Ed Morrissey points out a curious facet of the House version of financial reform. The bill…
…contains provisions that would put the Federal Trade Commission in position to start issuing rules on Internet transactions that would not only slow down business growth but also have no relevance at all to the financial collapse that prompted the bill[.]
Familiar tactic? Maybe like using a crisis to establish control over part of the American economy? Investment regulation is being used to justify controlling internet commerce. For a discussion of the Obama administration’s efforts to work government control into America’s communications technology, refer to my August 19, 2009 article, “Wicked sawbones cuts off feet while czar enters belly of FCC.”
More on the House financial regulation bill from the Washington Post:
The Federal Trade Commission could become a more powerful watchdog for Internet users under a little-known provision in financial overhaul legislation that would expand the agency’s ability to create rules.
The version of regulatory overhaul legislation passed by the House would allow the FTC to issue rules on a fast track and permit the agency to impose civil penalties on companies that hurt consumers.
We wonder who would judge whether or not consumers are “hurt” by certain transactions.
Is it possible that the free market might be hurt by new FCC control over the internet? From the Post:
The proposal to expand the FTC’s authority has sparked a flurry of lobbying by advertisers, industry groups and the U.S. Chamber of Commerce, which are seeking to block it citing concerns about possible overreach by the agency.
But killing evil corporate profits hasn’t stopped the Obama administration from other efforts to restrict the free market. Why should Obama balk now?
Obama will not balk. The President may change tactics, like pulling off some kind of populist nonsense with the right hand as the left hand does dirty work. But be assured. Obama will do dirty work–which means ramming through scads of fundamentally transformative legislation, executive ordering, and regulation before November 2010, which is when Dems are likely to lose Congress.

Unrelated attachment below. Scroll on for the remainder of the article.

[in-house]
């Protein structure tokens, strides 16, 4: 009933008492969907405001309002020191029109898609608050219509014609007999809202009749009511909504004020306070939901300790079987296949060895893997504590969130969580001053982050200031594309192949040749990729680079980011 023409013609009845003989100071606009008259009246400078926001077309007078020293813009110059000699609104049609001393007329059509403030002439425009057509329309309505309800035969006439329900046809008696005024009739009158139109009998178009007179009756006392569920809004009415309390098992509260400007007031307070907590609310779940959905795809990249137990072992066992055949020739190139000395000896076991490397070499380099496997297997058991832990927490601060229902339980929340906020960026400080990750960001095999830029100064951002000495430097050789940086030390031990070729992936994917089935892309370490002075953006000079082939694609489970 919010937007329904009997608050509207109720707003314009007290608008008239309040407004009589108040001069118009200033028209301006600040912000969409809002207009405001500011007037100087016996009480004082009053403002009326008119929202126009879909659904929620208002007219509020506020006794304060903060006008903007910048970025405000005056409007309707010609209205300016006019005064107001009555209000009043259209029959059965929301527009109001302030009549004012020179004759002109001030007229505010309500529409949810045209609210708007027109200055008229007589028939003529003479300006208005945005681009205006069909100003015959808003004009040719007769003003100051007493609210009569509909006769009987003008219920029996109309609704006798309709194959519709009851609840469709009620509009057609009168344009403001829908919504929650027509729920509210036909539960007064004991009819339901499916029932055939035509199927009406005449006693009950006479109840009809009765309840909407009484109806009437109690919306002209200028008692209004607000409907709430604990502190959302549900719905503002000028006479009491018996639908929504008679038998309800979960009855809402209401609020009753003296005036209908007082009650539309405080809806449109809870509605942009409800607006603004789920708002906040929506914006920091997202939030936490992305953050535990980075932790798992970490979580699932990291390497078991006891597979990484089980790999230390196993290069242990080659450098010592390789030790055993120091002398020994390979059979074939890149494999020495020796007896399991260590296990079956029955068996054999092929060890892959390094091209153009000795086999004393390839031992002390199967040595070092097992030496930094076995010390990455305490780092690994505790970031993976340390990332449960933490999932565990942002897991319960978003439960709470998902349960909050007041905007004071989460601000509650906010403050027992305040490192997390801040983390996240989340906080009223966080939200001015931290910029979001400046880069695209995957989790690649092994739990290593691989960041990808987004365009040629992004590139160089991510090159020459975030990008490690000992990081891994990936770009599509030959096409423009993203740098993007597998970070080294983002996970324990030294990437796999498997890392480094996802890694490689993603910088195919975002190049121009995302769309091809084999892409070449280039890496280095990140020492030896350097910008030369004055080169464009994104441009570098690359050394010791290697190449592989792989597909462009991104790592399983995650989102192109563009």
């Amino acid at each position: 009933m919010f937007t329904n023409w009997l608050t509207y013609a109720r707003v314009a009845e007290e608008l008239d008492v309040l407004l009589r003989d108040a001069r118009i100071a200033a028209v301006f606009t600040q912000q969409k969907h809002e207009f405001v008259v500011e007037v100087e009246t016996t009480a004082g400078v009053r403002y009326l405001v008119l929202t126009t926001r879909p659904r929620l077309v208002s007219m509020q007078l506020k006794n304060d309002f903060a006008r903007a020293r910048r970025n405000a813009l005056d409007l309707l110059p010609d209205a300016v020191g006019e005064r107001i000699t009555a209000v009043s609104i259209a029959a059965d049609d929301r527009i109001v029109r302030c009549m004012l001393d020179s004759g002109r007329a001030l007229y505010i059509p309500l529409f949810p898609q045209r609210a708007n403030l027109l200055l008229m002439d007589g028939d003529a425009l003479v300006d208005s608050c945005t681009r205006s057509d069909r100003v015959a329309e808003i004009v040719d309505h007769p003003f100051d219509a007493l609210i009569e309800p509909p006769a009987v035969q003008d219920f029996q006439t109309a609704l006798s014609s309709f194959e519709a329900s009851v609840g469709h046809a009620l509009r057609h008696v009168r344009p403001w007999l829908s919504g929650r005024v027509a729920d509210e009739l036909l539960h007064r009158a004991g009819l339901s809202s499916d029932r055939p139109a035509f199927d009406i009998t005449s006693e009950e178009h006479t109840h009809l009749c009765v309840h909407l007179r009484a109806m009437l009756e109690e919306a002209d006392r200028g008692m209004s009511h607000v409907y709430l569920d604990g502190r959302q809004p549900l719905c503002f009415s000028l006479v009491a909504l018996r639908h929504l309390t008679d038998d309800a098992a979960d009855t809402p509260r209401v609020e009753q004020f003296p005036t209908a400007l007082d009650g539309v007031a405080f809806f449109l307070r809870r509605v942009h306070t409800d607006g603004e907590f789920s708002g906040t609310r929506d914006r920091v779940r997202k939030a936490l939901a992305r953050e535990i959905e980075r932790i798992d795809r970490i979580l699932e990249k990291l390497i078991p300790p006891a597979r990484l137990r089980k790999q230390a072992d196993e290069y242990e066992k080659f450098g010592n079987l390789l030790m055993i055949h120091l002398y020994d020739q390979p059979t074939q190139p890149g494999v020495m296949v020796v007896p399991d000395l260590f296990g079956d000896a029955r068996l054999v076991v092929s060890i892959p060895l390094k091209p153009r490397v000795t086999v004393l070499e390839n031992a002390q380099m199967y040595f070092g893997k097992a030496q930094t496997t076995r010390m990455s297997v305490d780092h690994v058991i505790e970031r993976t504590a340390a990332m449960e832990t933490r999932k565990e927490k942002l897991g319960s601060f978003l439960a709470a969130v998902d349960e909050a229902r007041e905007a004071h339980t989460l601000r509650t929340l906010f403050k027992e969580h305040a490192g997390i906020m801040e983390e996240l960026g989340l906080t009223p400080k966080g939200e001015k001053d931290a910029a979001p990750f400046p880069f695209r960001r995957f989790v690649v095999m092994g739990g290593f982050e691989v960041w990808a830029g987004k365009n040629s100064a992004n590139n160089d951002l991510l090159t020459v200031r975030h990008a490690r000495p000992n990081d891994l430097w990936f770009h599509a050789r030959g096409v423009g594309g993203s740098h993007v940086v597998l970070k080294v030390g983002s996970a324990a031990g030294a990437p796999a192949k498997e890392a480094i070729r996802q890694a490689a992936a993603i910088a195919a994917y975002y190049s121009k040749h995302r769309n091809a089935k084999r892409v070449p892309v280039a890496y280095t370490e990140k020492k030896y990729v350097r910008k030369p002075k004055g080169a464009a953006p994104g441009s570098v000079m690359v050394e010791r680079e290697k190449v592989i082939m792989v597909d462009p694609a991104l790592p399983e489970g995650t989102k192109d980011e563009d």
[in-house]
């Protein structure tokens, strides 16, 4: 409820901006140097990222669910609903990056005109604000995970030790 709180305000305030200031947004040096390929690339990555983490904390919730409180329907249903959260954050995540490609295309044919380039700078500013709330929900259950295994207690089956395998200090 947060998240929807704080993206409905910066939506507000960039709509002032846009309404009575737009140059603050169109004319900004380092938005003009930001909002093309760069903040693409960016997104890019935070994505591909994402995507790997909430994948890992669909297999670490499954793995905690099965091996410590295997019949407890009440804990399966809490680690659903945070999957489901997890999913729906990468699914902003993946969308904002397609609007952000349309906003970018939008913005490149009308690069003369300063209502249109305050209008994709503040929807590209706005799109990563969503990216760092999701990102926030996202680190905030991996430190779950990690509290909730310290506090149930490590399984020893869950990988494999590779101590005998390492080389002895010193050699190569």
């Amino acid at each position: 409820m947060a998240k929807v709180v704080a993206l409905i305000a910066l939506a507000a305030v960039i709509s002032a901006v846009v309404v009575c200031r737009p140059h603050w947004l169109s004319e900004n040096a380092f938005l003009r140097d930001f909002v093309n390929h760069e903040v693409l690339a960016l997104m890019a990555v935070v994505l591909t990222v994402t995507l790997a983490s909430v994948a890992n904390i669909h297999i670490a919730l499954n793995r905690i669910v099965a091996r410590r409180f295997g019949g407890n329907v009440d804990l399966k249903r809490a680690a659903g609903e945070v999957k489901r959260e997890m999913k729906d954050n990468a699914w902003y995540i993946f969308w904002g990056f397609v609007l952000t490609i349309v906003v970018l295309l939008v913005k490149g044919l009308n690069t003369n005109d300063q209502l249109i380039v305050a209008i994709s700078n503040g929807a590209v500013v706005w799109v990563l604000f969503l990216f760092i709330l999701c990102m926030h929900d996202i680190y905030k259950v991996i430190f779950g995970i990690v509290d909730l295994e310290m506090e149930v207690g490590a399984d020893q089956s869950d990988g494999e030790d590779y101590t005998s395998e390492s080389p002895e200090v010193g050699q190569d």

Morrissey observes that even with huge congressional majorities, Dems have not taken the legislative path to Obama’s transformation. Why?
…mainly because the regulations they want are too radical to pass. Instead, they shift the creation of regulation to agencies like the EPA and its “endangerment” finding for CO2, which would then require Congress and the President to undo rather than vote to impose in the first place.
Morrissey has described the developing pattern: Slam as much through as possible–legislatively, by executive order, or regulatory-wise. When Dems lose Congress, reversing what’s already in place will be tough.
Morrissey delivers the payoff, asking:
If this financial-regulation bill is so desperately needed, why did House Democrats lard it up with this power grab at the FTC? Why does the FTC need any further authority over the Internet, where fraud and abuse regulations apply already? The Internet economy has been one of the bright spots throughout a dismal period of recent history. Do we need to attack the one area that shows growth and promise?
The progressive dream: establish irreversible control over the people; make everyone follow progressive wisdom. Why can’t we all admit that government knows better? We’re supposed to let wise bureaucrats run our lives–which evidently includes controlling the internet. How fortunate we will be when Nanny has implemented yet one more way for the office-dwellers to protect us from the evil profit seekers.